Session No. 38
26 Iyar 5721 (12 May 1961)
Presiding Judge: I declare the thirty-eighth Session of the
trial open. Mr. Bar-Or, if you please.
State Attorney Bar-Or: With the Court’s permission, I call
Presiding Judge: Do you speak Hebrew?
Witness Ansbacher: Yes.
[Witness makes an affirmation.]
Presiding Judge: What is your full name?
Witness: Mordechai Ansbacher.
Presiding Judge: Where do you live, Mr. Ansbacher?
Witness Ansbacher: I live in Jerusalem.
State Attorney Bar-Or: Does Your Honour want the address in
Presiding Judge: This is sufficient.
State Attorney Bar-Or: Mr. Ansbacher, you are now working
at Yad Vashem?
Witness Ansbacher: That is correct.
Q. You were born in Wuerzburg in 1927?
A. On 11 January 1927.
Q. Did you go to school in Wuerzburg?
Q. Jewish, or non-Jewish?
A. To a Jewish school.
Q. When you began going to school in Wuerzburg, did you hear
the name Hitler?
A. When I went to school, we already heard the name Hitler
and also already felt it.
Q. Was this in 1932 or 1933?
A. In 1933.
Q. You remained in Wuerzburg until January 1939?
A. I remained in Wuerzburg until January 1939.
Q. What happened then?
A. In January 1939, I was sent to Belgium with a transport
of Jewish children organized at that time by the
Reichsvereinigung der Juden in Deutschland in other words
immediately after the “action” of November 1938.
Q. Did you stay with relatives in Brussels?
Q. You remained there until the occupation of Belgium by the
Q. What happened after the occupation?
A. After the occupation, all German Jewish refugees were
sent to Gurs, which is in the South of France. I remained in
Brussels for a day or two and escaped with most of the Jews
of Belgium via Dunkirk and St. Omer to Calais.
Judge Halevi: Who sent the refugees to Calais?
Witness Ansbacher: The Belgian gendarmerie.
State Attorney Bar-Or: What happened in Calais?
Witness Ansbacher: We tried to escape to England but we did
not succeed, because that was the time the English were
retreating and the Germans advancing at great speed, the
Blitzkrieg. The Germans caught us in the basement where we
were hiding, shouted “Raus” (get out!) and sent us back.
Q. Where did they send you back to?
A. We were returned, for the time being, to a camp near
Calais, a small concentration camp, where there were
reasonably good conditions. Afterwards they sent us back,
with the aid of the Belgian Red Cross, to Belgium, to
Q. Until when did you remain there?
A. I remained there until January 1941.
Q. In January 1941 you were returned to Wuerzburg?
Q. How did that happen?
A. My parents, who lived in Wuerzburg, re-established postal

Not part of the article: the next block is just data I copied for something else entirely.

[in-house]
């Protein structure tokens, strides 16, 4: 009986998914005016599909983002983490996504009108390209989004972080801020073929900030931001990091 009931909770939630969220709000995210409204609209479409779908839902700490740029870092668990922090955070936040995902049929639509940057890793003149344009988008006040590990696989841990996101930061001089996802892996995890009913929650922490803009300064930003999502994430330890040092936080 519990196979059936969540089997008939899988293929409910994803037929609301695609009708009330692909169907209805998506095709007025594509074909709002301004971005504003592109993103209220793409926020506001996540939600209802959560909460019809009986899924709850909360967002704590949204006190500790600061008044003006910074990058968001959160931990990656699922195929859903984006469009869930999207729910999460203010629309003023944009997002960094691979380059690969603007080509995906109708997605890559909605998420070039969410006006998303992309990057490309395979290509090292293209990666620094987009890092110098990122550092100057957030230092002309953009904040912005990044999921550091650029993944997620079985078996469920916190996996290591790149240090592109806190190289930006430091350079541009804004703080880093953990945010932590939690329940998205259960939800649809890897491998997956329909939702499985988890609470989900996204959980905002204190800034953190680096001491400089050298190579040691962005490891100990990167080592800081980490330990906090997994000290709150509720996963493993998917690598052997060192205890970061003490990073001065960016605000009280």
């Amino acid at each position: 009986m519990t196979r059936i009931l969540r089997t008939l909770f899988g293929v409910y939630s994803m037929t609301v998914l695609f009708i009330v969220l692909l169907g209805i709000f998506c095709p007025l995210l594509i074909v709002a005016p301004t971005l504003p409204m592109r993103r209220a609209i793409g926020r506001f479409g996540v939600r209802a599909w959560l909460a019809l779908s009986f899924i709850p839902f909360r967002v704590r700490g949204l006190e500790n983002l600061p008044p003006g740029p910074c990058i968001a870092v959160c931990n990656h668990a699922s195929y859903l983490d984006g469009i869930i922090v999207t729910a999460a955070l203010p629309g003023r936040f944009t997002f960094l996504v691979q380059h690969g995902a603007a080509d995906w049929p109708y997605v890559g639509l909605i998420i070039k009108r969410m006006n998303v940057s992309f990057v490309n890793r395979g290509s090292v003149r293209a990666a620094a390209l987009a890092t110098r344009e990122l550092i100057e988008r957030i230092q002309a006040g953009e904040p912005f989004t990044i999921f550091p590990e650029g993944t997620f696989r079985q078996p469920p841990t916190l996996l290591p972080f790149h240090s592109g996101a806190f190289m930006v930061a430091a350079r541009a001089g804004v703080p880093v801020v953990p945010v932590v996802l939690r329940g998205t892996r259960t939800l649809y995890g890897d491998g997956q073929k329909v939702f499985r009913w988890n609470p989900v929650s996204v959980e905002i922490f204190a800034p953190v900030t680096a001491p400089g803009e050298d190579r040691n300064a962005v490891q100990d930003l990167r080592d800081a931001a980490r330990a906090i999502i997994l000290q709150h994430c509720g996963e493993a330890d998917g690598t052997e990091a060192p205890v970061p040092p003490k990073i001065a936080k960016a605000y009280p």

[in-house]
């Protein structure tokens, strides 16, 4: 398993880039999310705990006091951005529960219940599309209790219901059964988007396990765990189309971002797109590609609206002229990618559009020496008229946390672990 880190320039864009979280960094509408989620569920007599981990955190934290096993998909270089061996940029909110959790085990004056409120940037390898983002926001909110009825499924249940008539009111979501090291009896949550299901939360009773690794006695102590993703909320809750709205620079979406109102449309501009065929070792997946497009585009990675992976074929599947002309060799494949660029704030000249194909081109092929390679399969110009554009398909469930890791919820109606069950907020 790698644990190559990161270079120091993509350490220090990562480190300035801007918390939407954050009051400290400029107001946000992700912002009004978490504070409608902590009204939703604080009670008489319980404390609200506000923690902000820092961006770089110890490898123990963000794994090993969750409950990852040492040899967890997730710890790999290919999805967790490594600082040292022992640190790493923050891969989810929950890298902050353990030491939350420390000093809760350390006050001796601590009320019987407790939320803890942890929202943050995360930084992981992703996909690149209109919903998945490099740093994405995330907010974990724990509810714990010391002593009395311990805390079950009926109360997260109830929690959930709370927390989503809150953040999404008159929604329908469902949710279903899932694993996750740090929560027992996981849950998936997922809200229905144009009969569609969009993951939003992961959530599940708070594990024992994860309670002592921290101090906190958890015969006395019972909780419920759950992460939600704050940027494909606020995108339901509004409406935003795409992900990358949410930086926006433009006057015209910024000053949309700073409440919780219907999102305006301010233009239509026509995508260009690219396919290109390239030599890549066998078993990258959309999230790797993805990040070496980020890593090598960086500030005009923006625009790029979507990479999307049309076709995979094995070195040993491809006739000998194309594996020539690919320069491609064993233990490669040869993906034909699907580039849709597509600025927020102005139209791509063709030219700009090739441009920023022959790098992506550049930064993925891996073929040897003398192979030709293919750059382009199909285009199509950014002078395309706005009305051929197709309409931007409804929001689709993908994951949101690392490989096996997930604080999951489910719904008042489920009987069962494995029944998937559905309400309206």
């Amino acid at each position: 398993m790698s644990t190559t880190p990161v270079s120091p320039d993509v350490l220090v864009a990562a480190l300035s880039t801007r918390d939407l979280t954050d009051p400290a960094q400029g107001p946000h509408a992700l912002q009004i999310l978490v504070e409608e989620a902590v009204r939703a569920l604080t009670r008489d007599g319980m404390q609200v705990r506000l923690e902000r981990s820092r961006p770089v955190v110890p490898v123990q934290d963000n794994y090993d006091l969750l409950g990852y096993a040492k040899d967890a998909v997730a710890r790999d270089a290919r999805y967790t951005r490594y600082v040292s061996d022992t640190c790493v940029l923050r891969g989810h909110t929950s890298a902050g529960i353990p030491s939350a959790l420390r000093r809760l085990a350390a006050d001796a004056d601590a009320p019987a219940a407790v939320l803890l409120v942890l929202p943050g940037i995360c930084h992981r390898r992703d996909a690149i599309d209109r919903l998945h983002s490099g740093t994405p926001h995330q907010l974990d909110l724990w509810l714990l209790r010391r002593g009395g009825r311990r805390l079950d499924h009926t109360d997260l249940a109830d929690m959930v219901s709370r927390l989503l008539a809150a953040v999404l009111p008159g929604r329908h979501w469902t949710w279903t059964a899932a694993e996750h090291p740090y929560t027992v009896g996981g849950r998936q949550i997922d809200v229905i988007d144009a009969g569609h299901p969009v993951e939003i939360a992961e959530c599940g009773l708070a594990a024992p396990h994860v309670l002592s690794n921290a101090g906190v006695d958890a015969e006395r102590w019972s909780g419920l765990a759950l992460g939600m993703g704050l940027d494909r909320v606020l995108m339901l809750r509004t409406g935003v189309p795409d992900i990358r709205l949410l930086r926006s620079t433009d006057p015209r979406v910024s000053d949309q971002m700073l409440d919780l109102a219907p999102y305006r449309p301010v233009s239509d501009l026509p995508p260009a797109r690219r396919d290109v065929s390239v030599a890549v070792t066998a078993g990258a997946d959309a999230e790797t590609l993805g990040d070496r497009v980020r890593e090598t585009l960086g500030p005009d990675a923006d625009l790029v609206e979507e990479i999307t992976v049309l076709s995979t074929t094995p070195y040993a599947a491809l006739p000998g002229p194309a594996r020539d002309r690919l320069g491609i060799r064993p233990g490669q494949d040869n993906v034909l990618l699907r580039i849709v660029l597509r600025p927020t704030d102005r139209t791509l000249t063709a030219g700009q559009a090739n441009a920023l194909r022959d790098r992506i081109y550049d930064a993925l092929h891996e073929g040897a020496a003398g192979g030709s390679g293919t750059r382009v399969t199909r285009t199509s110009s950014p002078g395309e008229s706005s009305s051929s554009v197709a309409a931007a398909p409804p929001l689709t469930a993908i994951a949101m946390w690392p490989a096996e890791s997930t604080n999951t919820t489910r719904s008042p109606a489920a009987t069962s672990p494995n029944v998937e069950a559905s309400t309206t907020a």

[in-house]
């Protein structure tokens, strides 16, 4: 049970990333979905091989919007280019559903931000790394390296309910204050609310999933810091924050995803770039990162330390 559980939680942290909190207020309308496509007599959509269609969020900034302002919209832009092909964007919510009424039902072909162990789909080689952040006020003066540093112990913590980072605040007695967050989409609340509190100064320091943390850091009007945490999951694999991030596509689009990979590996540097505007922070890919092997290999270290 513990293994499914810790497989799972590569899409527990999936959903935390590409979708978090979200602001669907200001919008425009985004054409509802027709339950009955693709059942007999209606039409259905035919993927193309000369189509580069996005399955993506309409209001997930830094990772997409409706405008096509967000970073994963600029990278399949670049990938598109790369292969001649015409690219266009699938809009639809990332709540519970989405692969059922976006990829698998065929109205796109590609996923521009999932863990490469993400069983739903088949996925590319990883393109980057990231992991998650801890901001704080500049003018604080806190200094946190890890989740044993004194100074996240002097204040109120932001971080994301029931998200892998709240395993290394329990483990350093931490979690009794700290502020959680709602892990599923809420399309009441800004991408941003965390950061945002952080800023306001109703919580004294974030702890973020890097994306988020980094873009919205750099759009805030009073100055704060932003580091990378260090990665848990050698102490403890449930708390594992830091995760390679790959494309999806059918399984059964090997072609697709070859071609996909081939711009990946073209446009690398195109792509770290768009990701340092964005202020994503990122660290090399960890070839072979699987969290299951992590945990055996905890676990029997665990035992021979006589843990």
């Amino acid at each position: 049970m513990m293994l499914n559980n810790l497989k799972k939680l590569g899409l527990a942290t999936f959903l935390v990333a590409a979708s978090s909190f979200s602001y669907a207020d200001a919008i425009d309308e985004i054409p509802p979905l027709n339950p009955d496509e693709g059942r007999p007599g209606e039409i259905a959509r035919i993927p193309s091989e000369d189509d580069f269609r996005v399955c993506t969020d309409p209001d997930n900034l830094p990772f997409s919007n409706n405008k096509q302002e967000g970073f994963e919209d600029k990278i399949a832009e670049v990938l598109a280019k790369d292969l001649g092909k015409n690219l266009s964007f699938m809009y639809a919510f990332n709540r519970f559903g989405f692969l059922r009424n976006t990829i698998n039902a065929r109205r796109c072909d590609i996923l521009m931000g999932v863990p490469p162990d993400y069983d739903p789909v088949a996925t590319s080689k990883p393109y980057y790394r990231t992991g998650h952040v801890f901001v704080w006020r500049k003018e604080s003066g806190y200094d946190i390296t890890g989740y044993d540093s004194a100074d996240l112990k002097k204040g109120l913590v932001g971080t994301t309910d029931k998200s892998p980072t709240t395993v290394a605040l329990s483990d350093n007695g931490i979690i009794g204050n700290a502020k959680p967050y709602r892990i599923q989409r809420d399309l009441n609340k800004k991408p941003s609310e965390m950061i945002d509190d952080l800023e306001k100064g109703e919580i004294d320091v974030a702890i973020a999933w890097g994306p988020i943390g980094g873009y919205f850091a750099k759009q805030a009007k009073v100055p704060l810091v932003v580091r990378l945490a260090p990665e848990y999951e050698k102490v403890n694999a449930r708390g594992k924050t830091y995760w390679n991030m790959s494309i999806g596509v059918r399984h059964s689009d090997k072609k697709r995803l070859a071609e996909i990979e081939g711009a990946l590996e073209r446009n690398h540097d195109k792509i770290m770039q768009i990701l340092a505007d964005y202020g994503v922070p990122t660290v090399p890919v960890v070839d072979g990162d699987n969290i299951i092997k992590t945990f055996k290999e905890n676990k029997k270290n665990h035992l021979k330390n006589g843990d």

communication which had been interrupted owing to the
invasion, and made an application, since they knew that the
economic situation in Belgium was very critical, terrible
hunger prevailed there at the time, and they saw that there
was no chance of saving me – they applied for me to return
Q. Who was at home then?
A. Only my parents.
Q. Brothers and sisters?
A. My brother, because of special problems, which perhaps I
shall describe later, was sent to Neuendorf – a sort of
agricultural training centre which was under the control of
the Gestapo of Berlin.
Q. And, at the end of 1941, he was still at Neuendorf?
A. Yes, he was still at Neuendorf, and he was there until
1943, until he was sent to Auschwitz.
Q. Who organized your journey from Belgium to Wuerzburg?
A. My journey to Wuerzburg was organized by the Oberkommando
der Wehrmacht. At that time there were not yet any special
Referenten for Jewish affairs. The Germans were still
trying to ensure that there would be no contact between the
invading Germans and the local Jews.
Q. Did you travel with an escort or without?
A. We travelled with an escort.
Q. You reached Wuerzburg?
A. I arrived at Wuerzburg together with another boy who had
been sent with me in 1939 from Wuerzburg to Belgium –
Manfried Krieger. He was also sent back with me to
Q. Was he also a native of Wuerzburg?
A. He, too, was born in Wuerzburg.
Q. When did you reach Wuerzburg?
A. We reached Wuerzburg at the end of January 1941.
Q. Did you find your parents?
Q. Where were they living?
A. They lived in one of the buildings where Jews were
concentrated – all the Jews were then concentrated in
certain buildings. They lived in a building called the
“Wohnheim Bibrastrasse” (the Bibra Street Home). All the
Jews lived in one building, and they conducted the
administration of this building jointly – there was a
central kitchen, all economic matters were conducted in
Q. Was this by the community council – or how was it done?
A. By order of the Gestapo, these Jews had to be
concentrated in the buildings. Everyone had a particular
task there, everyone worked. The younger ones went outside
to work; they had to report in the morning, in order to
receive work instructions, and the older ones, including my
father, had duties inside the house.
Q. What were your father’s duties? What was he engaged in
during that year?
A. He attended to the religious affairs of the community.
He was given the task of conducting prayers, and he also
gave lessons in the Gemara and in the Mishna.
Q. When you returned to Wuerzburg, you continued going to
A. When I got back, I went to school. “School” – perhaps it
would be an exaggeration to call it such. The school was
inside that same building on Bibra Street, and it had a room
containing several grades together. The Bibra building once
served as a dormitory for students of the Jewish Teachers’
Q. Was that the Jewish Seminary for Teachers of Wuerzburg
Q. When you returned to Wuerzburg, was it still in